Houston City Council is set to start their discussion about redistricting, but some people want them to stop.
Councilman Mike Sullivan views expansion as a function of mayor-council politics, and he opposes it.
Houston’s residents, Sullivan said in an impromptu news conference after last week’s council meeting, “don’t want to see us trying to disenfranchise council members. The mayor has a leg up on us, if you will, in the strong mayor form of government. A super-majority with new council members would be 12, and that throws entirely too much power to the mayor’s seat.”
Mayor Annise Parker followed with a news conference of her own. “It’s going to be messy. It’s going to be contentious. We don’t have a choice (but to expand),” she said.
To Sullivan’s thinking, expansion dilutes the power of existing council members who shed turf, constituents and the weight of their individual votes as the council adds members.
Any increase in the super-majority, which is needed for such parliamentary maneuvers as extending speakers’ time, Sullivan explained, gives the mayor a tighter grip on the reins of a meeting.
I do not understand this position. Campos is right – we had a deal. The city agreed to expand Council to 11 districts when the population hit 2.1 million, and it was moving towards that when the official Census number came in an inch shy of that figure. The city was acting in good faith based on pre-Census estimates which had Houston’s population over the line as far back as 2006. I don’t see what the justification is for stopping now.
I suppose I have a pinch of sympathy for the “letter of the law” argument that if the Census says we’re short, the agreement is not in force. The problem with that is when do you then agree that the 2.1 million milestone has been officially reached? If you want to go by the next Census estimate, I’ll remind you that we already had Census estimates that indicated we should get a move on. If you say we should wait till the 2020 Census, I’ll cordially invite you to file a lawsuit and convince a judge of that position. If you have something else in mind, I’d like to hear it, as neither CM Sullivan nor any other advocate for applying the brakes articulated an endgame position in the story.
Finally, the argument that adding Council members somehow dilutes Council’s power is irrelevant. As Greg notes, there is nothing to stop anyone from pursuing a charter amendment that would alter our current strong Mayor system in whatever fashion suits you. Personally, I think Council members should have the ability to put items on the agenda if they can get a majority of members to sign on to it. Regardless, one has nothing to do with the other.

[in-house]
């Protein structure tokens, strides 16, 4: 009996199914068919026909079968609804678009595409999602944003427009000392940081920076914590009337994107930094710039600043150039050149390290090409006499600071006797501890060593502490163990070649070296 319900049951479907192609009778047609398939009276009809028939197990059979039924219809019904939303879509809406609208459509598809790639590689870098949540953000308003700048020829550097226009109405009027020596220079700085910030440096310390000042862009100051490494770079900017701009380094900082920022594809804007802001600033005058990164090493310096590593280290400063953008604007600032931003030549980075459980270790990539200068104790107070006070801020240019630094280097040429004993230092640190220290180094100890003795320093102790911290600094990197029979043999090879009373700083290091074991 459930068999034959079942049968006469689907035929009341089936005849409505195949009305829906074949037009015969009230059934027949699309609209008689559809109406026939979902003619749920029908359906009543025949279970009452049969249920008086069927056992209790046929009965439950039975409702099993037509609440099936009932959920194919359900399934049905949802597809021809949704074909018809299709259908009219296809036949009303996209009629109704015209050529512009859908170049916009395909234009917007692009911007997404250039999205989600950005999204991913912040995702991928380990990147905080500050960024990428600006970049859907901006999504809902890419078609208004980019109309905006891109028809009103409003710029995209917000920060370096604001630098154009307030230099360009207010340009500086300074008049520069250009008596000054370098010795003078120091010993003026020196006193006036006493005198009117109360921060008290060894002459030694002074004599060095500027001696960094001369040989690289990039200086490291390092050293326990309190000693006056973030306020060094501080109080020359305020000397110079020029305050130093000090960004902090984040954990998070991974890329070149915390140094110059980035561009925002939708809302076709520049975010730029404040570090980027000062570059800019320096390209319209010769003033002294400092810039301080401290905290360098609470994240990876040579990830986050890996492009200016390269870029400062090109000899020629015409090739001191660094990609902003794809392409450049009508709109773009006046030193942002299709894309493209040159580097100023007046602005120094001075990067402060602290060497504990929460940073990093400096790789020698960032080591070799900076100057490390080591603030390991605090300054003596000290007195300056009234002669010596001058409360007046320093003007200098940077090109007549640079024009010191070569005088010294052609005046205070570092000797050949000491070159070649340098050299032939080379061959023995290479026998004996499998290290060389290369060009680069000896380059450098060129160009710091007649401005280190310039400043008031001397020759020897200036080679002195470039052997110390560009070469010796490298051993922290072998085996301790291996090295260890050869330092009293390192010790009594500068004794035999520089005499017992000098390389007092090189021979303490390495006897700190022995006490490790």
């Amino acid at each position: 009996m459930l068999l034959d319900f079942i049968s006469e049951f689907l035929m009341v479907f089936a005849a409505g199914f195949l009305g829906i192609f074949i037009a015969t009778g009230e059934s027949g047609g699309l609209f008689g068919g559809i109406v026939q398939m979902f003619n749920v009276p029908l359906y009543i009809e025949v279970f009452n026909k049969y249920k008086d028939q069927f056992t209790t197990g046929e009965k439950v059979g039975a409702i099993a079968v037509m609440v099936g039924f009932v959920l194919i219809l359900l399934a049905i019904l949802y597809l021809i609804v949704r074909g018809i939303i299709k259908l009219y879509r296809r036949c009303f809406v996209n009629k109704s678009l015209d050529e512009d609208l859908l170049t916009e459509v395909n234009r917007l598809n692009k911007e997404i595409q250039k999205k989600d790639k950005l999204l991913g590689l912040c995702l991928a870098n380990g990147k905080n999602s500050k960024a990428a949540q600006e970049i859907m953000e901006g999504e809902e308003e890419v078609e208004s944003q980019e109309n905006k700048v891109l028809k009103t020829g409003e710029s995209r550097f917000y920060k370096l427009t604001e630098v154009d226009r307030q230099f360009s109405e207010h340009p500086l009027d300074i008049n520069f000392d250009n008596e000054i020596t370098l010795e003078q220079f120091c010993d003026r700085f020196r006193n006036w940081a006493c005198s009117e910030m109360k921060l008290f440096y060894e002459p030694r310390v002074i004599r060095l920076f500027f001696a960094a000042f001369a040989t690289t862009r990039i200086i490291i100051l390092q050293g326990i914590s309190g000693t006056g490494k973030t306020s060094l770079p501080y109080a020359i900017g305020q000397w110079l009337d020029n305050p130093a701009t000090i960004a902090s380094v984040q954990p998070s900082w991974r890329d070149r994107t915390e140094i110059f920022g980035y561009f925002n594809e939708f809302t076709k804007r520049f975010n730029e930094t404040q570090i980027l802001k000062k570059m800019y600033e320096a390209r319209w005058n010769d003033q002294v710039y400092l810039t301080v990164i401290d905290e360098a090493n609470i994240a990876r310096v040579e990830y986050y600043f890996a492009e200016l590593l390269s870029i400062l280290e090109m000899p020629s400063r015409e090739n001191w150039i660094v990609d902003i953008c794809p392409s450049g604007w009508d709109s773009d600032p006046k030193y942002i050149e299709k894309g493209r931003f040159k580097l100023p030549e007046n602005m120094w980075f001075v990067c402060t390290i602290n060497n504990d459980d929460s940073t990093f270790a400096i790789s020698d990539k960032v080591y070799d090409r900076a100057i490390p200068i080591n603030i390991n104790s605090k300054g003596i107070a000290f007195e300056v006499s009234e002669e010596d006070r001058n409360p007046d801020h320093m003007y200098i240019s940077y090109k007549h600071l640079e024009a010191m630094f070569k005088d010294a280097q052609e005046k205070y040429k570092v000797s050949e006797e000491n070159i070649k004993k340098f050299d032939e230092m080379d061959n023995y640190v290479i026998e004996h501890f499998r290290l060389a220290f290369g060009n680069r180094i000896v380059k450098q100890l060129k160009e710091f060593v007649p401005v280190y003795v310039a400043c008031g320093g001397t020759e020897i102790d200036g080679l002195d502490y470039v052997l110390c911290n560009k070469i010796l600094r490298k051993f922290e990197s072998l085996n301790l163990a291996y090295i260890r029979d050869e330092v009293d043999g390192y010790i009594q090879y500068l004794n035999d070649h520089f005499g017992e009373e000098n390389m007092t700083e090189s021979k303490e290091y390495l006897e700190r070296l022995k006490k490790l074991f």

County GOP Chairman Jared Woodfill said he suspects partisan motives in the expansion.
“Our concern is that the mayor is looking to add two new seats when the numbers don’t justify it in an effort to give Democrats or Democrat-leaning council members more control and more power,” Woodfill said.
One could argue that Republicans are currently over-represented on Council, so if redistricting leads to more Democrats that would simply balance things out. But so what? Nobody has an R or a D next to his or her name when they run for Council. Woodfill is just whining, and he too is ignoring the settlement agreement. And there’s more where that came from.
At least half a dozen Council members are saying that without the Census to prove the threshold has been crossed, it’s not time to expand.
“We don’t have the money to add two new seats,” Council Member Wanda Adams said.
“I’m not going to change the rules to accommodate anyone’s agenda,” Council Member Brenda Stardig said.
Council Member Jarvis Johnson questioned whether city should even try to prove a 2.1 million population. “Let’s fight to go down,” not up in number, he said.
To CM Adams, I say will it be any less expensive to defend against the lawsuit that will surely be filed to force the city to live up to the settlement agreement in the event that Council tries to weasel out of this? The city was sued before, and I guarantee it will be sued again. This time, I would expect it to lose. Which do you expect will cost more?
To CM Stardig, I say what agenda? The city’s position, which it still has every reason to believe, is that its population is at least 2.1 million, which subjects it to the 1979 settlement agreement. What agenda do you think is in play here?
To CM Johnson, I say what the hell are you talking about? Seriously, I have no idea what you mean.
Here’s the full Chron writeup. The last paragraphs sum it up:
Meanwhile, though the charter calls for using “the best available data, including, but not limited to, the most recent federal census,” council members have seized on the census number to make their case that the population has not crossed the threshold for council expansion.
Should council find next week that the city’s population has not reached 2.1 million, it will put the city’s governing body on record that it has accepted the 2010 census count while city staffers ask the Census Bureau to correct it. City Attorney David Feldman said he believes the Census Bureau would decide whether to change the count based on technical data and will not consider council votes.
I’m trying, but I just don’t see the justification for backing out now. The item was tagged till next week, so we’ll see how it goes. More from Greg is here.